And I’m like, you know, so now I need to alter it to fit my body correctly. And there’s a part of me that’s just like, Oh, just make it myself because I have a very exacting desire for my fit to be spot on. Right. And I think that the more that you sew clothing, the more you don’t compromise on fit or you don’t compromise on whatever that value you have it. And so then I can get caught up in like, I’ll just make it myself because I’m not going to be able to find exactly what I want. Um, that definitely drives my making a lot in all sorts of ways, whether that was, I used to make kombucha as well.
I love kombucha. My little boy loves kombucha, but there was a point where it actually made my belly feel, um, not very good, which is interesting because it’s. Made as a probiotic, right? It’s made to like, be great for digestion. But I think that too much of a good thing is never a good thing, right?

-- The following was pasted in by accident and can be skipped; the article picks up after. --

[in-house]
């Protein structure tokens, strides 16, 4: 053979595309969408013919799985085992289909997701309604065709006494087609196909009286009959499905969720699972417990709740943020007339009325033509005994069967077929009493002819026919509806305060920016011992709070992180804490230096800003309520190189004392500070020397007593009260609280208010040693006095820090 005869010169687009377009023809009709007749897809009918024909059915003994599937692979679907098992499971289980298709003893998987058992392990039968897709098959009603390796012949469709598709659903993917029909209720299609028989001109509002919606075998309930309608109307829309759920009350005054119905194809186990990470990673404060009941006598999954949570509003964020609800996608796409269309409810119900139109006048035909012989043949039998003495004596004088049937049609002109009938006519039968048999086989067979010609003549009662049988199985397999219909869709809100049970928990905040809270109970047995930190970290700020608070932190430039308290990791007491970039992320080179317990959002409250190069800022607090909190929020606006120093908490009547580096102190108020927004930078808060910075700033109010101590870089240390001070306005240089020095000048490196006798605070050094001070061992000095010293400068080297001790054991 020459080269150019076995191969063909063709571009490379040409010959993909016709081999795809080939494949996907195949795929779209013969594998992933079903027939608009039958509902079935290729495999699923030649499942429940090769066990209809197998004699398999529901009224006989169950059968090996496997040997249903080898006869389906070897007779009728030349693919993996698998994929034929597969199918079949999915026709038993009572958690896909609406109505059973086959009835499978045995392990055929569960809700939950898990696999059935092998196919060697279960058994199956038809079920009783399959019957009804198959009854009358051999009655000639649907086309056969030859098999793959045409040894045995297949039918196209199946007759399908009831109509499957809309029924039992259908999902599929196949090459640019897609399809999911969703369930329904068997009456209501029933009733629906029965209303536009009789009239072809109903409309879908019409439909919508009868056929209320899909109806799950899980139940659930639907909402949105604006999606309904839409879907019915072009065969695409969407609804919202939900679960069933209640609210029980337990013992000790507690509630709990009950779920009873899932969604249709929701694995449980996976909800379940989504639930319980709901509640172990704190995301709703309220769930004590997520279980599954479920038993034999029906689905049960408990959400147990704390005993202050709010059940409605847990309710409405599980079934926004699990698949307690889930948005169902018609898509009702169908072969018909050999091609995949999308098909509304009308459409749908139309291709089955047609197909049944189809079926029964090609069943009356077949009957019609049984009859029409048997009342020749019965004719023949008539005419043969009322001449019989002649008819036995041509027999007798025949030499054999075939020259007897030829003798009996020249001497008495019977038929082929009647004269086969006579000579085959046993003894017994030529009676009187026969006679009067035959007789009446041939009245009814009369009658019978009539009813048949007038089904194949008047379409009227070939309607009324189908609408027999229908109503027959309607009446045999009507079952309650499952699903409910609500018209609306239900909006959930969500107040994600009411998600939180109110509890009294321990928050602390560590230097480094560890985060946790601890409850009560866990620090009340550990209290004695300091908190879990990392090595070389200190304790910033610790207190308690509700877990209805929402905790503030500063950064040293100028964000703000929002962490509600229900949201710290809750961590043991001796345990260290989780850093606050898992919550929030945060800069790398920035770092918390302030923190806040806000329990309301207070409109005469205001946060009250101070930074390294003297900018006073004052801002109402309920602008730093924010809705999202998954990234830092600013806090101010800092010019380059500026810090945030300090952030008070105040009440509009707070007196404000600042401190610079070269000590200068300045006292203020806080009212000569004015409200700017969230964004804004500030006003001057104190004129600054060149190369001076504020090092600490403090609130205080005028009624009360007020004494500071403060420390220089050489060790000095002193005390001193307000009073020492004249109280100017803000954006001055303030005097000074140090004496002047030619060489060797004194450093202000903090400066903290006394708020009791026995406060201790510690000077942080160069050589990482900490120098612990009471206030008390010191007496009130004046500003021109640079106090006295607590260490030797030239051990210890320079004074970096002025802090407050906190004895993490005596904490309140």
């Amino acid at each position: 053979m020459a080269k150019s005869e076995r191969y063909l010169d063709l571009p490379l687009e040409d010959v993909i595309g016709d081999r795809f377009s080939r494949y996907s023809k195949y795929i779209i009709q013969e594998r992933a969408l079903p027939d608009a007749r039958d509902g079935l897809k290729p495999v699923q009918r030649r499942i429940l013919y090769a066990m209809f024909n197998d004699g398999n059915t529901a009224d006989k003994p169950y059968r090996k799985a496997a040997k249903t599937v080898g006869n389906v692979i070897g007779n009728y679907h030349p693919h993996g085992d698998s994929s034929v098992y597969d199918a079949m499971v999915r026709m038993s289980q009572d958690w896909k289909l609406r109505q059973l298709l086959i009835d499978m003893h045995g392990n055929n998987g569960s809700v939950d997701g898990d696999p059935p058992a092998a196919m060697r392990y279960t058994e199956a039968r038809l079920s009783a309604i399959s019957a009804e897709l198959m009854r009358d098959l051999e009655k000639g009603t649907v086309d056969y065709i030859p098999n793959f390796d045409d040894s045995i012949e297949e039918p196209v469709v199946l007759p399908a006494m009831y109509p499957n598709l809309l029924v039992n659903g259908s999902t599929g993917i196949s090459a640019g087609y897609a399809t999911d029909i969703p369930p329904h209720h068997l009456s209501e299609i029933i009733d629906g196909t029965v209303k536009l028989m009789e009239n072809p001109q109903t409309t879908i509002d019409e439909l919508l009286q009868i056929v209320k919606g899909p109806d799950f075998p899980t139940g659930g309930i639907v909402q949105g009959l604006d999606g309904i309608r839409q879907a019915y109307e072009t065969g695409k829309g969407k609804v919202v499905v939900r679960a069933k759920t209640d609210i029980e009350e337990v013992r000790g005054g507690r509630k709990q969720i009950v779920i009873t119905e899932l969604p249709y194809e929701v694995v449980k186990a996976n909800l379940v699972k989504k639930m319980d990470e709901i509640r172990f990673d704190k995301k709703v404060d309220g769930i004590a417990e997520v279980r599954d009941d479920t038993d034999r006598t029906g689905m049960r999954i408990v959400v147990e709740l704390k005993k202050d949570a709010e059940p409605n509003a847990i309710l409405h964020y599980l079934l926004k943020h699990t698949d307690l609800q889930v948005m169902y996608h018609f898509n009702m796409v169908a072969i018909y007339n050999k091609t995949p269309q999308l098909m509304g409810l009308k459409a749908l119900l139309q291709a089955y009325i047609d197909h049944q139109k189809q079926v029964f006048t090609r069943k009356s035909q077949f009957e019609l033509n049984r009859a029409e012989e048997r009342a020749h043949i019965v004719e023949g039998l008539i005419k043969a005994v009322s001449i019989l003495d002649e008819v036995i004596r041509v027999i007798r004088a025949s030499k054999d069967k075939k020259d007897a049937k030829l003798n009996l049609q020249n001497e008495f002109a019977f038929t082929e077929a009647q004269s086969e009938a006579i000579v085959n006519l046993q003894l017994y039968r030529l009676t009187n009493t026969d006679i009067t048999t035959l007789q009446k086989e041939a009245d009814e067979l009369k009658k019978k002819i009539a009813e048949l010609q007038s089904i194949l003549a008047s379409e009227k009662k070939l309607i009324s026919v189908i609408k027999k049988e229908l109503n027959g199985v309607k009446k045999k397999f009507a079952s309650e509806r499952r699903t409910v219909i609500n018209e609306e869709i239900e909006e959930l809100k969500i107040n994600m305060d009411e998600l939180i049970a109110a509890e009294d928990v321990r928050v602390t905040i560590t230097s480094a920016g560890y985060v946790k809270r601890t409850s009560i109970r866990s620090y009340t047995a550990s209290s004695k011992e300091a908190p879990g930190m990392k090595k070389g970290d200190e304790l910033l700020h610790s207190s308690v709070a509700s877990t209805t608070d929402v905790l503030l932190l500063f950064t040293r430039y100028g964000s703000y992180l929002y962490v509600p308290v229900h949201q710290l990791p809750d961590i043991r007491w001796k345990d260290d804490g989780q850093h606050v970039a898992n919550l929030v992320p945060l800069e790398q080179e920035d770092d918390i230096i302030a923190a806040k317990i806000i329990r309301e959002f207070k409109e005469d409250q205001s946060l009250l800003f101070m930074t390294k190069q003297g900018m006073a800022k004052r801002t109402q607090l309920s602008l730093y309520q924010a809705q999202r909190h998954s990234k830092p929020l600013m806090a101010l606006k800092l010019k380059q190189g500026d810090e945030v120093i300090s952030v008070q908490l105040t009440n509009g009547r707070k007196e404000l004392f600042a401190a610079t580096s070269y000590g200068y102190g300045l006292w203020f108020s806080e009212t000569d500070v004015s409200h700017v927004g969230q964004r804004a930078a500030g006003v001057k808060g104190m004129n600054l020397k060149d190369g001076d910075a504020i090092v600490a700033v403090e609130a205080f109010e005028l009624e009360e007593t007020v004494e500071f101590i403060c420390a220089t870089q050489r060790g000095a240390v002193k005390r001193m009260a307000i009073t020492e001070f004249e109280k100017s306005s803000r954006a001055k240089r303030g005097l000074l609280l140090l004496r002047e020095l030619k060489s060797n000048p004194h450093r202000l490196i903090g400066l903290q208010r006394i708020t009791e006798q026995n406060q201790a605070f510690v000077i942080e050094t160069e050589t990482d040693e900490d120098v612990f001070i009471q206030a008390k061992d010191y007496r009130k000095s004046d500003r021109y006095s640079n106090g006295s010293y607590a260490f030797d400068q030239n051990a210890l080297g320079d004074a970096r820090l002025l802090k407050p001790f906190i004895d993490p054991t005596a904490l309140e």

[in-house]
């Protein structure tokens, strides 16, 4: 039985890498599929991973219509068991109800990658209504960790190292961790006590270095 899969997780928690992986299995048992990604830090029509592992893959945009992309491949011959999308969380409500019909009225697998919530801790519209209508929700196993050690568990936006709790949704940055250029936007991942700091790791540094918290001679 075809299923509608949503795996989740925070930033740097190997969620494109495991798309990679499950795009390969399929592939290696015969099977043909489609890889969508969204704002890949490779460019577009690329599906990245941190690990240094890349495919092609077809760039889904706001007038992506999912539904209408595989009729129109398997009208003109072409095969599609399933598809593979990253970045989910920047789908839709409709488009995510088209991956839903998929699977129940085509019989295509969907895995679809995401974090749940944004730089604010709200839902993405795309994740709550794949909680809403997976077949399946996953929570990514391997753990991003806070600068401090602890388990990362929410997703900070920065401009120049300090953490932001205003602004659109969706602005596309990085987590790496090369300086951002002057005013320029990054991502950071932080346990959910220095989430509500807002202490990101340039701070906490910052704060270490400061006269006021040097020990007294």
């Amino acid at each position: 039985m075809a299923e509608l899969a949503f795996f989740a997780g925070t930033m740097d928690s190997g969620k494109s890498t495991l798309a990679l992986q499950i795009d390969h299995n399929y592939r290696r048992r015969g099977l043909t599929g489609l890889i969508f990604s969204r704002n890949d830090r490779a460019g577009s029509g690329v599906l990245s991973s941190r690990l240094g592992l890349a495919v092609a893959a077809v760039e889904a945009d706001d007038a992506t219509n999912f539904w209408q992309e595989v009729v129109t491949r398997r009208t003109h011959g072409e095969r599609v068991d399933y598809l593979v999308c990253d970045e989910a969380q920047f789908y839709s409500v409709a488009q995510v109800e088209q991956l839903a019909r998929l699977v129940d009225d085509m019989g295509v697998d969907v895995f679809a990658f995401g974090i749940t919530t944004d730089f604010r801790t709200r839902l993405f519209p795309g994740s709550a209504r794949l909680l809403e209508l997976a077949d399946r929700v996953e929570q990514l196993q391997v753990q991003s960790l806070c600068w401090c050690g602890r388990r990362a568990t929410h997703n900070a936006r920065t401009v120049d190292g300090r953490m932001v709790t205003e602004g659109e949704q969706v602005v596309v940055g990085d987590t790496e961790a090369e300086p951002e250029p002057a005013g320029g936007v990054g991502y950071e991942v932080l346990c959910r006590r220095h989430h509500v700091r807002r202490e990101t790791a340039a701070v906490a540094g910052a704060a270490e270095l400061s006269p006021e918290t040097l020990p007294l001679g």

is all about like listening to what your body has to say. My body was telling me that for whatever reason, the acidity of it was too much for me. So I have to take breaks from it for a while. And then I can come back to it, but I got to take breaks, which is, is it? Even though I know this, even though I know this deeply inside of myself, that we’re all individual, unique people.
I’m like, but kombucha is supposed to be so good for you. Why does it make my belly hurt? That’s not fair. It’s not right. There’s something wrong with me. And it’s like, no, or it’s just the way it is. But for whatever reason, it’s kicking my internal biome off and I need to listen to that. I’m not sure how I got up into that, but I am wondering if you can talk to us about a practice that you have or a practice that you wish you had more often, or.